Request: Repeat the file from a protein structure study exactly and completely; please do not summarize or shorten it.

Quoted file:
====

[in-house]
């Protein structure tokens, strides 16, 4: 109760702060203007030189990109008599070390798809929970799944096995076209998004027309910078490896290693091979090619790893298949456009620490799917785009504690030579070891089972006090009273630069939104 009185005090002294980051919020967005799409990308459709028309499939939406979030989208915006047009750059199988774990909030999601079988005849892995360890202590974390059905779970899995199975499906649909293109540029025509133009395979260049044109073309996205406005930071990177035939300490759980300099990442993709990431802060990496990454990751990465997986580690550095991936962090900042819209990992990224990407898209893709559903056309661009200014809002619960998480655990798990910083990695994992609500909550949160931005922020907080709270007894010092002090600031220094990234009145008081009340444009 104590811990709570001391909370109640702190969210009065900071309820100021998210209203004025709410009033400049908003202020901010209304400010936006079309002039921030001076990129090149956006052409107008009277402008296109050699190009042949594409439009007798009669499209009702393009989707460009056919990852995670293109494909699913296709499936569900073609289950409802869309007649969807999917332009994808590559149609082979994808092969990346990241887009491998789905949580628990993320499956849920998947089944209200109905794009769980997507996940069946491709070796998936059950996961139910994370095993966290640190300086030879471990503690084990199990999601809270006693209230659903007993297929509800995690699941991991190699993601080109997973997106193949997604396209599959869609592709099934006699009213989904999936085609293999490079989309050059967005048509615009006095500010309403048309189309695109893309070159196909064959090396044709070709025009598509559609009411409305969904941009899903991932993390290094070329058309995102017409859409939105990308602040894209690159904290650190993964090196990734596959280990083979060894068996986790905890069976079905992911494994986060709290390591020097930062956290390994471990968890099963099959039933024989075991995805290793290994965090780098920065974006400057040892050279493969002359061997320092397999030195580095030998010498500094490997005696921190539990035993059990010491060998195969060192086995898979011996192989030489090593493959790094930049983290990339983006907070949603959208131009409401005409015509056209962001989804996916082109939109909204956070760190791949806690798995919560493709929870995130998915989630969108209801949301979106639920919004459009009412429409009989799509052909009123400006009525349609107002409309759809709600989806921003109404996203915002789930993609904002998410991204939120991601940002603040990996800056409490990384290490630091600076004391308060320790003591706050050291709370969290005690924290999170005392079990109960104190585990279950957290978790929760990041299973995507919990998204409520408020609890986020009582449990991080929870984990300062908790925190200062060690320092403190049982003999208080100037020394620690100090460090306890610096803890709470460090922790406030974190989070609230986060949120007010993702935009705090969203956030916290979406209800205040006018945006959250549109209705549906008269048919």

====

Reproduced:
[in-house]
């Protein structure tokens, strides 16, 4: 109760702060203007030189990109008599070390798809929970799944096995076209998004027309910078490896290693091979090619790893298949456009620490799917785009504690030579070891089972006090009273630069939104 009185005090002294980051919020967005799409990308459709028309499939939406979030989208915006047009750059199988774990909030999601079988005849892995360890202590974390059905779970899995199975499906649909293109540029025509133009395979260049044109073309996205406005930071990177035939300490759980300099990442993709990431802060990496990454990751990465997986580690550095991936962090900042819209990992990224990407898209893709559903056309661009200014809002619960998480655990798990910083990695994992609500909550949160931005922020907080709270007894010092002090600031220094990234009145008081009340444009 104590811990709570001391909370109640702190969210009065900071309820100021998210209203004025709410009033400049908003202020901010209304400010936006079309002039921030001076990129090149956006052409107008009277402008296109050699190009042949594409439009007798009669499209009702393009989707460009056919990852995670293109494909699913296709499936569900073609289950409802869309007649969807999917332009994808590559149609082979994808092969990346990241887009491998789905949580628990993320499956849920998947089944209200109905794009769980997507996940069946491709070796998936059950996961139910994370095993966290640190300086030879471990503690084990199990999601809270006693209230659903007993297929509800995690699941991991190699993601080109997973997106193949997604396209599959869609592709099934006699009213989904999936085609293999490079989309050059967005048509615009006095500010309403048309189309695109893309070159196909064959090396044709070709025009598509559609009411409305969904941009899903991932993390290094070329058309995102017409859409939105990308602040894209690159904290650190993964090196990734596959280990083979060894068996986790905890069976079905992911494994986060709290390591020097930062956290390994471990968890099963099959039933024989075991995805290793290994965090780098920065974006400057040892050279493969002359061997320092397999030195580095030998010498500094490997005696921190539990035993059990010491060998195969060192086995898979011996192989030489090593493959790094930049983290990339983006907070949603959208131009409401005409015509056209962001989804996916082109939109909204956070760190791949806690798995919560493709929870995130998915989630969108209801949301979106639920919004459009009412429409009989799509052909009123400006009525349609107002409309759809709600989806921003109404996203915002789930993609904002998410991204939120991601940002603040990996800056409490990384290490630091600076004391308060320790003591706050050291709370969290005690924290999170005392079990109960104190585990279950957290978790929760990041299973995507919990998204409520408020609890986020009582449990991080929870984990300062908790925190200062060690320092403190049982003999208080100037020394620690100090460090306890610096803890709470460090922790406030974190989070609230986060949120007010993702935009705090969203956030916290979406209800205040006018945006959250549109209705549906008269048919």